Sergei Sobyanin: Mikhail, you’ve got a magical tool in your hands – a video record. You could have looked to see what’s happening in the pedestrian areas, say five or even four years ago and what’s happening today. I recently went past Bolshaya Dmitrovka, read some documents and then looked out the window; I didn’t understand what was going on. I asked the driver: “Where are we?” Understandably, we upgraded these streets, installed good lightning and removed the cars but this wasn’t all. When crowds of people come to these streets, walk there in a good mood, and not just walk but enjoy these streets, good weather and the city, the image of these streets is changing. This is a principle change. The atmosphere in the city is changing and this is the goal we strove to achieve.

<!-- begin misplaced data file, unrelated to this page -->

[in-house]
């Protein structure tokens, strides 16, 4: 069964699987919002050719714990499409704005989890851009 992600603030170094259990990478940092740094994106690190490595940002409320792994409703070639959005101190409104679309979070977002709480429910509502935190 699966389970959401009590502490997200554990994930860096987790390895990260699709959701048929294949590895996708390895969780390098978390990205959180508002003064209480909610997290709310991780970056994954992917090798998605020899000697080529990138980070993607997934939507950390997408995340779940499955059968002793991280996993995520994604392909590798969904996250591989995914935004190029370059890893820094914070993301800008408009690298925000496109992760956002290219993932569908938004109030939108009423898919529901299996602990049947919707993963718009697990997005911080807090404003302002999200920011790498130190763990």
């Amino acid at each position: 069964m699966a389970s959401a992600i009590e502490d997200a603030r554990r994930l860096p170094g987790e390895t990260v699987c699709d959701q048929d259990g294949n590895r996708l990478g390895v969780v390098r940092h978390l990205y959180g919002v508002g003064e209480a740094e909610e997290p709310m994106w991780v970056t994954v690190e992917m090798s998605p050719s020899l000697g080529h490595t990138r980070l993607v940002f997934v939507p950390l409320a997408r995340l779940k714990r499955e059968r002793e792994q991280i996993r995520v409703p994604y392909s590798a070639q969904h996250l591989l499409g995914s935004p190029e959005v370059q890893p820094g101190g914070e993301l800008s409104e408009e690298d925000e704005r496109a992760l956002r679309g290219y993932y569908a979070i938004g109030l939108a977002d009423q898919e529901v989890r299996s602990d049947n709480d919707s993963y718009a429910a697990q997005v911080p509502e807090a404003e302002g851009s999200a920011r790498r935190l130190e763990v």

It was impossible to achieve this without designating parking and the quality upgrades you see. And this is not just upgraded public space but also general cultural city space, and this is the right approach.
Maria Rybakova: Indeed, Moscow is gradually turning from an auto city into a pedestrian city and a bit of a bicycle city. We’ll see more changes this spring and summer.
Sergei Sobyanin: There are many more bicyclists this year. We can gauge this by the number of bike-share rentals. The number of rentals has almost tripled this year over last year. This is of course partly due to the weather and the general mood in the city.
Maria Rybakova: I fully agree with you. All these new points attracting the interest of tourists and local residents also raise their interest in cafes and patios. I know that this year the standard rules on how cafes are to be located will be slightly changed. Could you speak a little more in detail about this, why were the areas affected by these changes will be expanded? In the past they were inside the Third Ring Road and now they go a little further.